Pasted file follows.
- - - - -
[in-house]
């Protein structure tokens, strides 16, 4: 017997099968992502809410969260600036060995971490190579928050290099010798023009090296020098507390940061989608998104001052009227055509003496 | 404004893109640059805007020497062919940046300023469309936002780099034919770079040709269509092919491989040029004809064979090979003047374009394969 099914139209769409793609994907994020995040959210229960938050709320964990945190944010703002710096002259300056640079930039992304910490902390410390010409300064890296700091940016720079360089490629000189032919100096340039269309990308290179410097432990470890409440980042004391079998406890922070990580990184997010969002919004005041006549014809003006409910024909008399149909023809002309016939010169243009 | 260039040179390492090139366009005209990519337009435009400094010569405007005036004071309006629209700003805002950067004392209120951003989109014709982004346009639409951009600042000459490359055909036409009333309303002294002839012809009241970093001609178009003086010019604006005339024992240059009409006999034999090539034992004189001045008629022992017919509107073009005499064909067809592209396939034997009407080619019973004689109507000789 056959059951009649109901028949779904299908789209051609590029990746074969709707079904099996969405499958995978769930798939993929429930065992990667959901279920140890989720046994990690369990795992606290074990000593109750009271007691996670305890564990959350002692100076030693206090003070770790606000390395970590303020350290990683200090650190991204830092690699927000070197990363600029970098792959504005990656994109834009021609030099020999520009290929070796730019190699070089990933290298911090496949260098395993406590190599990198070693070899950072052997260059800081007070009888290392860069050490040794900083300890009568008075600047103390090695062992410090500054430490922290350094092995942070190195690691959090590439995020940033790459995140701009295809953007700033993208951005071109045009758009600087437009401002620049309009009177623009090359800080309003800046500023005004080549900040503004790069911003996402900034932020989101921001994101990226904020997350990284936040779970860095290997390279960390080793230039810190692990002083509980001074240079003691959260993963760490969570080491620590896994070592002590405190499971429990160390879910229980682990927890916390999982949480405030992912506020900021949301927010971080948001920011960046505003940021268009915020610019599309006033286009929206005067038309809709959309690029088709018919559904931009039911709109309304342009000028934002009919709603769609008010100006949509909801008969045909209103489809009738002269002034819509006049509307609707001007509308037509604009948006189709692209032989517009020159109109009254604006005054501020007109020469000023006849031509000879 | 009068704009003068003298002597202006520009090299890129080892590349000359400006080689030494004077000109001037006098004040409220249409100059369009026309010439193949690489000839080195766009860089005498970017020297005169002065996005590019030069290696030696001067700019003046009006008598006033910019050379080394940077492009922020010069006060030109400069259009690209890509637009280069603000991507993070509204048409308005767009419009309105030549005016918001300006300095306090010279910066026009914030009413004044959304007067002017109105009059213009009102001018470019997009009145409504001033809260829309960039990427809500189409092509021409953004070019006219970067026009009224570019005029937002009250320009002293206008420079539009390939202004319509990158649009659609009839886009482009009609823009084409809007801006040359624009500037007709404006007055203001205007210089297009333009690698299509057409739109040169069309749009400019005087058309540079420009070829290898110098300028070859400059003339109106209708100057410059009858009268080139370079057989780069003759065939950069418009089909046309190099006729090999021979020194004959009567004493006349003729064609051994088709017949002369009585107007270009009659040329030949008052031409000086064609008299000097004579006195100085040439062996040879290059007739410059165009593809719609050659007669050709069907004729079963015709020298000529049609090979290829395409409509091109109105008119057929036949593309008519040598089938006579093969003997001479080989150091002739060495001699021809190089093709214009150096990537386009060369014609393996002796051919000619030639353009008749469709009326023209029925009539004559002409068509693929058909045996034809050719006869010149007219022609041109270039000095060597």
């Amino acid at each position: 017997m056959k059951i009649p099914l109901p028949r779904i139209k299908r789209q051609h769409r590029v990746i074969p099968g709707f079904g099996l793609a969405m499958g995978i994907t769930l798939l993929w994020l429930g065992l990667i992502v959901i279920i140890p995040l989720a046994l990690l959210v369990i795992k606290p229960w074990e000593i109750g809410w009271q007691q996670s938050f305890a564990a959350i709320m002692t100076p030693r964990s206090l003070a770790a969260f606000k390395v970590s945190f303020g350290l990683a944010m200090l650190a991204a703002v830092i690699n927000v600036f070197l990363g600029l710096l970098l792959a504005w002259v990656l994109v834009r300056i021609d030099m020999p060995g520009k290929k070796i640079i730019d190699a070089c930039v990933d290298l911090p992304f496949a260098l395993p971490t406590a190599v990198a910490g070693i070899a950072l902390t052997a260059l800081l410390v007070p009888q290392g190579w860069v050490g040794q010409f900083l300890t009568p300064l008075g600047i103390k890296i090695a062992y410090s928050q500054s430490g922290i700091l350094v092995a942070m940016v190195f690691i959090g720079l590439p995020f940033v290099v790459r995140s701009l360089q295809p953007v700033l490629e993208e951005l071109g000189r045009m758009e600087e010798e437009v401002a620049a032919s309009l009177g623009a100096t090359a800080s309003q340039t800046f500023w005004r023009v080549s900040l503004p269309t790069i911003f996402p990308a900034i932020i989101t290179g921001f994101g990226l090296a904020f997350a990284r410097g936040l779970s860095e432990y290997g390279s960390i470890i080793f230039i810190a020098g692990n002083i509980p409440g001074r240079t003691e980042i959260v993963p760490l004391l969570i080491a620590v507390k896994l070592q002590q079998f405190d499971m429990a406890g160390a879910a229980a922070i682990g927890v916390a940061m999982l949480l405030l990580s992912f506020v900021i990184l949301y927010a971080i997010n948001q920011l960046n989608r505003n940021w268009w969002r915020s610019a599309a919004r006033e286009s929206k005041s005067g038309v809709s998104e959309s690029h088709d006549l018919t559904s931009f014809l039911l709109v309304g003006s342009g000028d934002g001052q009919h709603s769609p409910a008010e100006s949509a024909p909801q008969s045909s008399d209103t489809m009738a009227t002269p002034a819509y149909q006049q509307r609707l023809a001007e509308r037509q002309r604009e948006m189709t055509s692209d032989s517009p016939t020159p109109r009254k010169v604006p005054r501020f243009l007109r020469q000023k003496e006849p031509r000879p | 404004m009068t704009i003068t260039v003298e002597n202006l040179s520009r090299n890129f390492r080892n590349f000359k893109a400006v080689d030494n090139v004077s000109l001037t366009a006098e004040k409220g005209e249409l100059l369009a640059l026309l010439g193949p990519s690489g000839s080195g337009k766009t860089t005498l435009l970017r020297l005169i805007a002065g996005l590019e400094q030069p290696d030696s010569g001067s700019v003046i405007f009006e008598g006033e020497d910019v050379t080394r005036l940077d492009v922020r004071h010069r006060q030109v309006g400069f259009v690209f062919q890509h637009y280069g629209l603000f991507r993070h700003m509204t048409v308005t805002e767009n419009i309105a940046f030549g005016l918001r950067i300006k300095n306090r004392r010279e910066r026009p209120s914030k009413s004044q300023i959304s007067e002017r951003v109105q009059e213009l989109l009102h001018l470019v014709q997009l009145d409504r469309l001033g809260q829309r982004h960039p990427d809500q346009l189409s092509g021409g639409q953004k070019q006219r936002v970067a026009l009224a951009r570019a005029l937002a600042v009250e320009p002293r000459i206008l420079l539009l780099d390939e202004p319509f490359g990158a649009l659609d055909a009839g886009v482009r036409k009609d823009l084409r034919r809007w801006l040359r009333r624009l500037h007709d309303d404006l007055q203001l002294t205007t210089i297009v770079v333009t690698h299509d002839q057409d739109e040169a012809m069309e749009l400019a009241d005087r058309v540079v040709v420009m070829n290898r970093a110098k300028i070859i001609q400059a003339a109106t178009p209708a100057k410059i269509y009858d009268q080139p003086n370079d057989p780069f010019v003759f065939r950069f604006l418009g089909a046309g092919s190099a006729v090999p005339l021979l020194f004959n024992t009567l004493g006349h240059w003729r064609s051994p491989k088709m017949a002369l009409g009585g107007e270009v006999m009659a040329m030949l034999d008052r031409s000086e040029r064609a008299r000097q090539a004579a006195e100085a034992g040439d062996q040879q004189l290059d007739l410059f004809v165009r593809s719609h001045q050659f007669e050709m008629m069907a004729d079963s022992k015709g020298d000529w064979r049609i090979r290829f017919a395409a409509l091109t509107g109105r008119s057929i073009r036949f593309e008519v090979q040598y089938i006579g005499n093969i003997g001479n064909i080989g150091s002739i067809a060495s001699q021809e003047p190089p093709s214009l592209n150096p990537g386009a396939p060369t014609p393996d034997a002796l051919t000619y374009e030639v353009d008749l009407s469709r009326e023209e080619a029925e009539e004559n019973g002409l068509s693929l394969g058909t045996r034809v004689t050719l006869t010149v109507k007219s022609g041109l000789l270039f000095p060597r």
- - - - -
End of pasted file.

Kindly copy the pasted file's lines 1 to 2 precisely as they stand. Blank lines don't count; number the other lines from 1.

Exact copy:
[in-house]
């Protein structure tokens, strides 16, 4: 017997099968992502809410969260600036060995971490190579928050290099010798023009090296020098507390940061989608998104001052009227055509003496 | 404004893109640059805007020497062919940046300023469309936002780099034919770079040709269509092919491989040029004809064979090979003047374009394969 099914139209769409793609994907994020995040959210229960938050709320964990945190944010703002710096002259300056640079930039992304910490902390410390010409300064890296700091940016720079360089490629000189032919100096340039269309990308290179410097432990470890409440980042004391079998406890922070990580990184997010969002919004005041006549014809003006409910024909008399149909023809002309016939010169243009 | 260039040179390492090139366009005209990519337009435009400094010569405007005036004071309006629209700003805002950067004392209120951003989109014709982004346009639409951009600042000459490359055909036409009333309303002294002839012809009241970093001609178009003086010019604006005339024992240059009409006999034999090539034992004189001045008629022992017919509107073009005499064909067809592209396939034997009407080619019973004689109507000789 056959059951009649109901028949779904299908789209051609590029990746074969709707079904099996969405499958995978769930798939993929429930065992990667959901279920140890989720046994990690369990795992606290074990000593109750009271007691996670305890564990959350002692100076030693206090003070770790606000390395970590303020350290990683200090650190991204830092690699927000070197990363600029970098792959504005990656994109834009021609030099020999520009290929070796730019190699070089990933290298911090496949260098395993406590190599990198070693070899950072052997260059800081007070009888290392860069050490040794900083300890009568008075600047103390090695062992410090500054430490922290350094092995942070190195690691959090590439995020940033790459995140701009295809953007700033993208951005071109045009758009600087437009401002620049309009009177623009090359800080309003800046500023005004080549900040503004790069911003996402900034932020989101921001994101990226904020997350990284936040779970860095290997390279960390080793230039810190692990002083509980001074240079003691959260993963760490969570080491620590896994070592002590405190499971429990160390879910229980682990927890916390999982949480405030992912506020900021949301927010971080948001920011960046505003940021268009915020610019599309006033286009929206005067038309809709959309690029088709018919559904931009039911709109309304342009000028934002009919709603769609008010100006949509909801008969045909209103489809009738002269002034819509006049509307609707001007509308037509604009948006189709692209032989517009020159109109009254604006005054501020007109020469000023006849031509000879 | 009068704009003068003298002597202006520009090299890129080892590349000359400006080689030494004077000109001037006098004040409220249409100059369009026309010439193949690489000839080195766009860089005498970017020297005169002065996005590019030069290696030696001067700019003046009006008598006033910019050379080394940077492009922020010069006060030109400069259009690209890509637009280069603000991507993070509204048409308005767009419009309105030549005016918001300006300095306090010279910066026009914030009413004044959304007067002017109105009059213009009102001018470019997009009145409504001033809260829309960039990427809500189409092509021409953004070019006219970067026009009224570019005029937002009250320009002293206008420079539009390939202004319509990158649009659609009839886009482009009609823009084409809007801006040359624009500037007709404006007055203001205007210089297009333009690698299509057409739109040169069309749009400019005087058309540079420009070829290898110098300028070859400059003339109106209708100057410059009858009268080139370079057989780069003759065939950069418009089909046309190099006729090999021979020194004959009567004493006349003729064609051994088709017949002369009585107007270009009659040329030949008052031409000086064609008299000097004579006195100085040439062996040879290059007739410059165009593809719609050659007669050709069907004729079963015709020298000529049609090979290829395409409509091109109105008119057929036949593309008519040598089938006579093969003997001479080989150091002739060495001699021809190089093709214009150096990537386009060369014609393996002796051919000619030639353009008749469709009326023209029925009539004559002409068509693929058909045996034809050719006869010149007219022609041109270039000095060597």